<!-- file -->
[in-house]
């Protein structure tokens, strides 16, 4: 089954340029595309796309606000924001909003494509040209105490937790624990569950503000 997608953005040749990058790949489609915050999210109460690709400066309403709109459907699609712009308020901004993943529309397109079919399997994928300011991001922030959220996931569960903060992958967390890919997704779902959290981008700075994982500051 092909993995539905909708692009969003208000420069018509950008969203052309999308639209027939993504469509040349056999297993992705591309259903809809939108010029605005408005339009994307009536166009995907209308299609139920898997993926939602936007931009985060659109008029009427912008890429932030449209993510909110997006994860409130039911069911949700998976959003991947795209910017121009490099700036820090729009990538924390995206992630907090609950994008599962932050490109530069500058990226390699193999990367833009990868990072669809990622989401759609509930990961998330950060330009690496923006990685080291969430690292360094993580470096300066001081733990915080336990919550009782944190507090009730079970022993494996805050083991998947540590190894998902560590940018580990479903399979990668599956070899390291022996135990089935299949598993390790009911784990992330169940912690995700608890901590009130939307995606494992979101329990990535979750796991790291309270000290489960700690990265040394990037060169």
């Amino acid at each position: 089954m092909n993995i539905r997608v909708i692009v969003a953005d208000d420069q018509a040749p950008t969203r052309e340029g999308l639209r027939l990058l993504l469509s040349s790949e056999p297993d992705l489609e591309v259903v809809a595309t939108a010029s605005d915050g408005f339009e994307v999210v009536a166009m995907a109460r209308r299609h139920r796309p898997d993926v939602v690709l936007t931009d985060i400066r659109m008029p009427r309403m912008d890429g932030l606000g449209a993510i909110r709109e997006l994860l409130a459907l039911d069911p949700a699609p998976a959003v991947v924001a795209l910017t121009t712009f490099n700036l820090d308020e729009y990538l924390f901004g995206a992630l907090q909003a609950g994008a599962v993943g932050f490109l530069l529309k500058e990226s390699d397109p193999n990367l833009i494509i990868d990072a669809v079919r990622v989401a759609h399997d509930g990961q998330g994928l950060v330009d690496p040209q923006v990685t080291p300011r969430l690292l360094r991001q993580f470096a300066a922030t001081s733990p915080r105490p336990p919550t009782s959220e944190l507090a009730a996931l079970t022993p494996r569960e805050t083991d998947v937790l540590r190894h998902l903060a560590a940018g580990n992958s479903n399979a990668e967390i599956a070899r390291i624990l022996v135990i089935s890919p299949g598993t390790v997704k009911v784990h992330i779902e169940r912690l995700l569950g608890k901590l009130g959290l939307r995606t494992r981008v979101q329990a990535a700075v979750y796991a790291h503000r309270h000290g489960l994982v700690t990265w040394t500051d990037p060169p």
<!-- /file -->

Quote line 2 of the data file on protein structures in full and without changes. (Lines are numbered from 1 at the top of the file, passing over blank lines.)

């Protein structure tokens, strides 16, 4: 089954340029595309796309606000924001909003494509040209105490937790624990569950503000 997608953005040749990058790949489609915050999210109460690709400066309403709109459907699609712009308020901004993943529309397109079919399997994928300011991001922030959220996931569960903060992958967390890919997704779902959290981008700075994982500051 092909993995539905909708692009969003208000420069018509950008969203052309999308639209027939993504469509040349056999297993992705591309259903809809939108010029605005408005339009994307009536166009995907209308299609139920898997993926939602936007931009985060659109008029009427912008890429932030449209993510909110997006994860409130039911069911949700998976959003991947795209910017121009490099700036820090729009990538924390995206992630907090609950994008599962932050490109530069500058990226390699193999990367833009990868990072669809990622989401759609509930990961998330950060330009690496923006990685080291969430690292360094993580470096300066001081733990915080336990919550009782944190507090009730079970022993494996805050083991998947540590190894998902560590940018580990479903399979990668599956070899390291022996135990089935299949598993390790009911784990992330169940912690995700608890901590009130939307995606494992979101329990990535979750796991790291309270000290489960700690990265040394990037060169």